The book also engages—and puts Marcuse in critical dialogue with—major theorists including Slavoj Žižek and Michel Foucault, among others. The chapters in this book analyze different elements and locations of the contemporary wave of struggle, drawing on the work and vision of Marcuse in order to reveal, with a historical perspective, the present moment of resistance. Essays seek to understand recent uprisings—such as the Zapatistas in Mexico, the Arab Spring, and the Occupy movement—in the context of Marcuse’s powerful conceptual apparatus. The Great Refusal also charts contemporary social movements against global warming, mass incarceration, police brutality, white supremacy, militarization, technological development, and more, to provide insights that advance our understanding of resistance today.
    • Sept 9, 2016: Harold uploaded and added English captions to the interview I did in February (aired June 6, 2016) for the Southwest German channel 3 SWR quiz show "I have a famous name" (14 mins): https://youtu.be/fxjqm1CBKUw (38 views on 9/8/16; 395 on 1/31/17).
    • June 8, 2016: a few items after a longer hiatus of not posting:
      • As the "Trump un-revolution" splutters on, elite invectives against Political Correctness are on the increase. Basically, in their view the marginalized should continue to "tolerate" the bigotry of the power holders. Over the next few months I'll be adding here some news articles I've been collecting that invoke Herbert's 1965 essay "Repressive Tolerance" in various ways:
      • In February Harold Marcuse (me) was interviewed by the German broadcaster Südwest Rundfunk (SWR channel 3) for their long running (since 1977!-dt. wikipedia) quiz-show-documentary series "Ich trage einen grossen Namen" (I bear a famous name). It aired on June 6, 2016. If you're interested, the the 15-min. clip is available on youtube (8 views on 6/8/16).
    • Aug. 18, 2015:1974 Paris lectures, table of contents In 1974 Herbert presented 7 lectures to students in Paris. The texts, transcribed from audiotapes with Herbert's annotations, are now available: Paris Lectures at Vincennes University, 1974: Global Capitalism and Radical Opposition ($20 on CreateSpace; same price on amazon)
      • Blurb: "This volume advances Marcuse scholarship by presenting seven newly discovered, hitherto unpublished, lectures to students at Vincennes University, a branch of the Sorbonne. Marcuse's critical analysis focuses on core features of American society, its political economy, its culture, and the potential attainability of a free socialist future. These 1974 manuscripts were found in 2014 in the Marcuse archive at the University of Frankfurt by Peter-Erwin Jansen. Jansen and Charles Reitz edited and annotated the lectures for publication. Commentary by Sarah Surak, Detlev Claussen, and Douglas Kellner illuminates the historical context of Marcuse's theoretical perspective and his relevance to contemporary movements for social change." (cover image)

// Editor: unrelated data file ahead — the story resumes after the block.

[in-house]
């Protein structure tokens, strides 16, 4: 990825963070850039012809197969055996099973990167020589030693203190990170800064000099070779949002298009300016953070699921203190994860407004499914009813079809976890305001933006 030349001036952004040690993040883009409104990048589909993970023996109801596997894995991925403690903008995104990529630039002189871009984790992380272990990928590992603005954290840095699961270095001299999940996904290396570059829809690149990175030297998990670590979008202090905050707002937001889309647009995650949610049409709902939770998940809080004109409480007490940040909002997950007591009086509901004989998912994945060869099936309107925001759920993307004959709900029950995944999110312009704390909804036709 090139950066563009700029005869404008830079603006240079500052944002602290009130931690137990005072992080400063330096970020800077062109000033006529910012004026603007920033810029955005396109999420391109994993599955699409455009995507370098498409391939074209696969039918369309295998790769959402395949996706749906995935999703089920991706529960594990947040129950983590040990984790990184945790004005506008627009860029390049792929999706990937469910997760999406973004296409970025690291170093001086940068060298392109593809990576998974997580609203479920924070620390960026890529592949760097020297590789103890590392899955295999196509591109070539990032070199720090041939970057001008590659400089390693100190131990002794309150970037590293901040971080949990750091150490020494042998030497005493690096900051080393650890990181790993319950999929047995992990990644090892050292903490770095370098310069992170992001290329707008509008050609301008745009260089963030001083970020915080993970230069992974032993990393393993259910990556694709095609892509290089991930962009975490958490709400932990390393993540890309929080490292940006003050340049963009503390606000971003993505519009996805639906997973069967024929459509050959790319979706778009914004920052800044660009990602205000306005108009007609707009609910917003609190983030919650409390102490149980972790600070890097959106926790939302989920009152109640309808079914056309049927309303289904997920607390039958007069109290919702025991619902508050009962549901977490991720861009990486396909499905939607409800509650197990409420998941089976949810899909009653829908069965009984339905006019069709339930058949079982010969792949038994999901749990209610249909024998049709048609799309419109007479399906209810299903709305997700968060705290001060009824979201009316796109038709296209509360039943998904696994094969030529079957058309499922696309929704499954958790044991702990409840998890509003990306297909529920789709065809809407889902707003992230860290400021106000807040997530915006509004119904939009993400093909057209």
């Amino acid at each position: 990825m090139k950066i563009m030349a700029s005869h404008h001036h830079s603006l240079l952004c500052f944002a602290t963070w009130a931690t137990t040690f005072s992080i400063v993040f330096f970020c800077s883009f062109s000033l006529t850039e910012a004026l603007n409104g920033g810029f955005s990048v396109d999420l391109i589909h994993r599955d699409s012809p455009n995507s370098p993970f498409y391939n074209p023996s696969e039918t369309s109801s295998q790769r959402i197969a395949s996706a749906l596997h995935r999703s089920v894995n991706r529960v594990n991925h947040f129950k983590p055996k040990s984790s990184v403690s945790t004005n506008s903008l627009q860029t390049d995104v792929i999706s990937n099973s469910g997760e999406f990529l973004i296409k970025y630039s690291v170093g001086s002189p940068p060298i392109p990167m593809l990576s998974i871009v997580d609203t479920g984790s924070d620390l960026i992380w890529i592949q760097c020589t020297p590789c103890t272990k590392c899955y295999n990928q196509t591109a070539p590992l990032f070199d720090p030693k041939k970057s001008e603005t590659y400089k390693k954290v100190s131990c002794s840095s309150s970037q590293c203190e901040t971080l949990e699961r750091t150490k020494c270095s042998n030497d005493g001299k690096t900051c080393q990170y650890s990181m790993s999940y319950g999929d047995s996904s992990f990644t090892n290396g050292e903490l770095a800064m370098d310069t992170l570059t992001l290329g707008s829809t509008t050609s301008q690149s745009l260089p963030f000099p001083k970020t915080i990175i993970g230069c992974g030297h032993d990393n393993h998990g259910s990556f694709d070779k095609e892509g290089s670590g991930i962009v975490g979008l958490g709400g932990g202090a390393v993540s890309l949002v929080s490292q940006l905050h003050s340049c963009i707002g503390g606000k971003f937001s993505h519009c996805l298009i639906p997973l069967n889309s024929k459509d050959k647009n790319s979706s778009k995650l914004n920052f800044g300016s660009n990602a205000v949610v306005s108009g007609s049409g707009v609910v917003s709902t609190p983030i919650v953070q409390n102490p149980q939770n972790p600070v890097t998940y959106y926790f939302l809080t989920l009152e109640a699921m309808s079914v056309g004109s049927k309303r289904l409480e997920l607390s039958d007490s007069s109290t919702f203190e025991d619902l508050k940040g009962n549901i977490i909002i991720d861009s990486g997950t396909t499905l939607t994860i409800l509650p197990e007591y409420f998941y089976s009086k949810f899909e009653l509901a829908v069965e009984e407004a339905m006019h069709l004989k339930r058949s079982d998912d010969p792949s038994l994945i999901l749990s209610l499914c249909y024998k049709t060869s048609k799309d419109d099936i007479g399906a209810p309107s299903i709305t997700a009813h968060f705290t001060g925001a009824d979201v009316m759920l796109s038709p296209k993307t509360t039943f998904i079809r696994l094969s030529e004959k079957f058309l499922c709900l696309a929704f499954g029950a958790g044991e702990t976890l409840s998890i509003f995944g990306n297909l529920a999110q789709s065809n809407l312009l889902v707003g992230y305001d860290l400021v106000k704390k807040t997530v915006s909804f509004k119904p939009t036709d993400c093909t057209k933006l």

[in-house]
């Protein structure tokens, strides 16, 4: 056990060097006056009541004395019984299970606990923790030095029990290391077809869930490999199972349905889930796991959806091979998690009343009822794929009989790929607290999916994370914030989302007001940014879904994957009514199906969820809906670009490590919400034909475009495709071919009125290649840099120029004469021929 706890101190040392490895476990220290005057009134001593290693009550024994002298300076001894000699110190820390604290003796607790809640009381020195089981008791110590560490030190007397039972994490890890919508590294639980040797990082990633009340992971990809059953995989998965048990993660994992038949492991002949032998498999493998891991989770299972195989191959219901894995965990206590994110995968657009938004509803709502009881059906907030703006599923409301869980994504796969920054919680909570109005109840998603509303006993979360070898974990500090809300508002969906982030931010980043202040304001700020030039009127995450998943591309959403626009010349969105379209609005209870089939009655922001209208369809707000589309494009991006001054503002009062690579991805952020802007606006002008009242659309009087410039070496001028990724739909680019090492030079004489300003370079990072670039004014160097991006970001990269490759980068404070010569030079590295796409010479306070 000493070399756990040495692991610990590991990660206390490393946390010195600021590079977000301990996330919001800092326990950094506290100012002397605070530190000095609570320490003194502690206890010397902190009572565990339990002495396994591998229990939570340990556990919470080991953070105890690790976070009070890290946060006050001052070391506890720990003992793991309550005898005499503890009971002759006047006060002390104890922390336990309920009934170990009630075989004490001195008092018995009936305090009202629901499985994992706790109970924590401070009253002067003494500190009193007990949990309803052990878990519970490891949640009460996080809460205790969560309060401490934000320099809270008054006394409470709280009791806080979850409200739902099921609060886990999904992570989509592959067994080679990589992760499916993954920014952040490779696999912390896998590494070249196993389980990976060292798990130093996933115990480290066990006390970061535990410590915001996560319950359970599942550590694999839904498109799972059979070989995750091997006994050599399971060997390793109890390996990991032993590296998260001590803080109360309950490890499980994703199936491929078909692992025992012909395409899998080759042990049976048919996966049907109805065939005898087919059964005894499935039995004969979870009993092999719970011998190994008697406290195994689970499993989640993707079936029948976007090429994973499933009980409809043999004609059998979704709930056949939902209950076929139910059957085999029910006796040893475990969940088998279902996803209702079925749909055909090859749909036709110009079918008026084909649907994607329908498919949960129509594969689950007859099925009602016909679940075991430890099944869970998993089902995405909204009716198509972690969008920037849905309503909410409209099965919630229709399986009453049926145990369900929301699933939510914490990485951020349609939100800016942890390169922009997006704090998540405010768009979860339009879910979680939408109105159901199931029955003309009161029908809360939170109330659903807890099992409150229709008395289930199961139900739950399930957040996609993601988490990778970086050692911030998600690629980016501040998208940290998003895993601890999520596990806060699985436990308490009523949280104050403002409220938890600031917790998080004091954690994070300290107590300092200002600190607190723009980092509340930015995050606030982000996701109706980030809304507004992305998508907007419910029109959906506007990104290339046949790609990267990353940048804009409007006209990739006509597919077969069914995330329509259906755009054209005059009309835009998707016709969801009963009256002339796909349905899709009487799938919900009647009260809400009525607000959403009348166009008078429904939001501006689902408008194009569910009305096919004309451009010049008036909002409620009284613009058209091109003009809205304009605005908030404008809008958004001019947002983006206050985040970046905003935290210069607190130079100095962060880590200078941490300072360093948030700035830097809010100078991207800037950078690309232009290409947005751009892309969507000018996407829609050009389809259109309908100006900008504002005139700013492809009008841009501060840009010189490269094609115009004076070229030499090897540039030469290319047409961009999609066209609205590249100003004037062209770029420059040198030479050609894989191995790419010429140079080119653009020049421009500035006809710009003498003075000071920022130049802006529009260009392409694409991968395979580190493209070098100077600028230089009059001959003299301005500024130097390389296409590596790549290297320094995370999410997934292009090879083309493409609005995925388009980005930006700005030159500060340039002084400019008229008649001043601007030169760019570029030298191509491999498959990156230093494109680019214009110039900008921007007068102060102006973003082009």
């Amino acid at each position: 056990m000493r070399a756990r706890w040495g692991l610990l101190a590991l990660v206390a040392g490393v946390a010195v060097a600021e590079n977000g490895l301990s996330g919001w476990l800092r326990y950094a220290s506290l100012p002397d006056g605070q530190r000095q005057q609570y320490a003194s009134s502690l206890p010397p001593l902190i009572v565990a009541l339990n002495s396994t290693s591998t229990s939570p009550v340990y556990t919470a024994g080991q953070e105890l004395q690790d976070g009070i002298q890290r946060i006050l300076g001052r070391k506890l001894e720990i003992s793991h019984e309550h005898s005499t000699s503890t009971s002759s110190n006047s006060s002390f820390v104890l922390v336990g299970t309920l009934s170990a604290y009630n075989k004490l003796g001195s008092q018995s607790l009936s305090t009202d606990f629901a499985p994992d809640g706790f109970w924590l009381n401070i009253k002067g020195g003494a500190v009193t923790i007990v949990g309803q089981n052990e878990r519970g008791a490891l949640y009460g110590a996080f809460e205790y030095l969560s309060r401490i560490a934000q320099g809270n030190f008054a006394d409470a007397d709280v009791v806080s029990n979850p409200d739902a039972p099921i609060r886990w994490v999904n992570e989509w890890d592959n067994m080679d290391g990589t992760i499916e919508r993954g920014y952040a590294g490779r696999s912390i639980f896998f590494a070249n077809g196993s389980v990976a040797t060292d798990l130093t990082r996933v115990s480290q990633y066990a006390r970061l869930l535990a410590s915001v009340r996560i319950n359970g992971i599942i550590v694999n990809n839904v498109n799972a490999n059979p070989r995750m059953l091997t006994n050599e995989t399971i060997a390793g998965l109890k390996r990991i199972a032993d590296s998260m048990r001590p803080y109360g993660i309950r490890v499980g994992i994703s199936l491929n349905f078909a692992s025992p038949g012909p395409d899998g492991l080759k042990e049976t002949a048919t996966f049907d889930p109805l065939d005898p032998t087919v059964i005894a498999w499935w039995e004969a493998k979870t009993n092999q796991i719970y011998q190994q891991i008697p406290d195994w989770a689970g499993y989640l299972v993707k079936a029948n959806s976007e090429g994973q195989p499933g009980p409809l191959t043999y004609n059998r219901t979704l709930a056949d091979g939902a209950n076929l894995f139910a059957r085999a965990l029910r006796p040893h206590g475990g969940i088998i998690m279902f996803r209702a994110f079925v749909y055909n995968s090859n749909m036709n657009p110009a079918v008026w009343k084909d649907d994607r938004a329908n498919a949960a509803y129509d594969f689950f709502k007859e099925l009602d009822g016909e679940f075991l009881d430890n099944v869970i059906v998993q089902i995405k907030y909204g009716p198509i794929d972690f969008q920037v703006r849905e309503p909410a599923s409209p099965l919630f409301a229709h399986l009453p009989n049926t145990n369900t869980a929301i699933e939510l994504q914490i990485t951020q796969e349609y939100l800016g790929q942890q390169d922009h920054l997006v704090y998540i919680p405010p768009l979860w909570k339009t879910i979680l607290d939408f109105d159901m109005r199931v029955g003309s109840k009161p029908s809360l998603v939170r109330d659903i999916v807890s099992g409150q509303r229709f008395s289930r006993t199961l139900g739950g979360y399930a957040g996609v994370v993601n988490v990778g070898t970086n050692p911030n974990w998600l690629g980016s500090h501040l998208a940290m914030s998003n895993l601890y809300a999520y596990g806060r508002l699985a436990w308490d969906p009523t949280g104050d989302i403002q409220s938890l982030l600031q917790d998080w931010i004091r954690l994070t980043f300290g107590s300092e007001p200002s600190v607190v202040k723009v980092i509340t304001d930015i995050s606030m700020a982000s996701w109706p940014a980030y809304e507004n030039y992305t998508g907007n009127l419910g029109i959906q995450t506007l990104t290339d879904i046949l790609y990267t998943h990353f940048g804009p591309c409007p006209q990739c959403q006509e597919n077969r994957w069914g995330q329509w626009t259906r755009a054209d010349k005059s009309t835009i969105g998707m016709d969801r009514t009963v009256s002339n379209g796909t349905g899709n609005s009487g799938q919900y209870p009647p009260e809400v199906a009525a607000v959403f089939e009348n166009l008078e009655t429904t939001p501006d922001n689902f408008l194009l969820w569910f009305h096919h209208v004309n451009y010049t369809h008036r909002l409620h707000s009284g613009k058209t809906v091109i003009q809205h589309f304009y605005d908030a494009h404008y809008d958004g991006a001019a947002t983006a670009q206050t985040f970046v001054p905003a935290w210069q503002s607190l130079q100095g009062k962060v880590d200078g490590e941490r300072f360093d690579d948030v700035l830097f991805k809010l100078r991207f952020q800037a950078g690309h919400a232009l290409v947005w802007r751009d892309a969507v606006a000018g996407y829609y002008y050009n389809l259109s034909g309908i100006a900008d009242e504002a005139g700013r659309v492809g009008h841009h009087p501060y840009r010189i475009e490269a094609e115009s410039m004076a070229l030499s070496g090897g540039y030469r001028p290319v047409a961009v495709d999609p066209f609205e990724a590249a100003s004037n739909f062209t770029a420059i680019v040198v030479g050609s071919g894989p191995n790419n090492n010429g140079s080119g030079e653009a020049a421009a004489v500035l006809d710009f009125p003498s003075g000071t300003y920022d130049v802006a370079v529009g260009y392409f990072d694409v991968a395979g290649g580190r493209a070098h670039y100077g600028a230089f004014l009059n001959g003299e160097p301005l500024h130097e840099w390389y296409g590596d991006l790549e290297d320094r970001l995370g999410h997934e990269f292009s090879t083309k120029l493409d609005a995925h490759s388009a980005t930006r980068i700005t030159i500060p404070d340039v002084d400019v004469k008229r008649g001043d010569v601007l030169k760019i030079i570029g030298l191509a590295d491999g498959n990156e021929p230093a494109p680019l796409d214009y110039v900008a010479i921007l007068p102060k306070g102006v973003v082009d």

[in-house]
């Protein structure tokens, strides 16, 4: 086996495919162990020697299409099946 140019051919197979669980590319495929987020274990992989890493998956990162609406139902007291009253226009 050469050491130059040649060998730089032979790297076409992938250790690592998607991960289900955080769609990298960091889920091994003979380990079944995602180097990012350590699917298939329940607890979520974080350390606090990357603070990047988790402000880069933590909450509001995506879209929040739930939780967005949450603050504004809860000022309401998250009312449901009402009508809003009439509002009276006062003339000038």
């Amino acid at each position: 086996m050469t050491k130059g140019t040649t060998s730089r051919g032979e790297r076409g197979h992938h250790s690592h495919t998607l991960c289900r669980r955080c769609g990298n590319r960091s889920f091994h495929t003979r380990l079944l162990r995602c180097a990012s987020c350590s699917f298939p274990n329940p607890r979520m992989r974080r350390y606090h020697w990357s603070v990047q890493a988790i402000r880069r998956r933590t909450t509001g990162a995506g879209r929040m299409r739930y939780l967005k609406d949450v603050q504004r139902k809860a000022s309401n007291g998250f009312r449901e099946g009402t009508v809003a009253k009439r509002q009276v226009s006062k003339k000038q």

• Also added to Publications and BooksAbout pages.
      • Also new on BooksAbout: Shannon Brincat and Damian Gerber, "The Necessity of Dialectical Naturalism: Marcuse, Bookchin, and Dialectics in the Midst of Ecological Crises," in: Antipode: A Radical Journal of Geography 47:4(Sept. 2014), pages 871–893. (pdf)

    Archived Old News Page (history of this site going back to March 2001)


    Frequently Asked Questions (back to top)

    1. Where are Herbert's Papers?
      • Herbert's letters and papers are held by the Marcuse archive at the Archivzentrum of the University Library in Frankfurt,Germany (Universitätsbibliothek). Peter-Erwin Jansen, the publisher of Herbert's papers in German, who lives in Frankfurt, can grant permission to scholars to see limited-access materials. (For more information on Peter-Erwin, see the Nachgelassene Schriften page.)
      • 2013 note: several important collections of primary and secondary materials are becoming available in the US (such as the manuscript of One-Dimensional Man at Brandeis), and we are seeking to establish an archive or study center here as well.
        Update 2015: Progress on creating an archive at Brandeis is well underway.
    2. How can I obtain permission to publish some of Herbert's writings?
      • Usually from the previous publisher. For hitherto unpublished materials, see the information on Herbert's son Peter's page; Peter is the literary executor.
    3. Do you have photographs of Herbert that Isolde Ohlbaum portrait of Herbert Marcusecan be used for a publication, conference announcement, etc?
      • Most photos on this site are scanned from various publications, or are from nebulous internet sources, and we cannot offer rights to them.
      • We do have a few photographs from the 1930s (such as the one in his biography, below, standing next to the old car in Santa Monica) and 1950s (see the header of the Books About page), as well as a number from his 1979 funeral and 2003 burial. There are also a few personal/family snapshots on the Sophie and Ricky pages, but these are not suitable for publications and we would probably not give permission. If you have further questions, ask me: marcuse@history.ucsb.edu.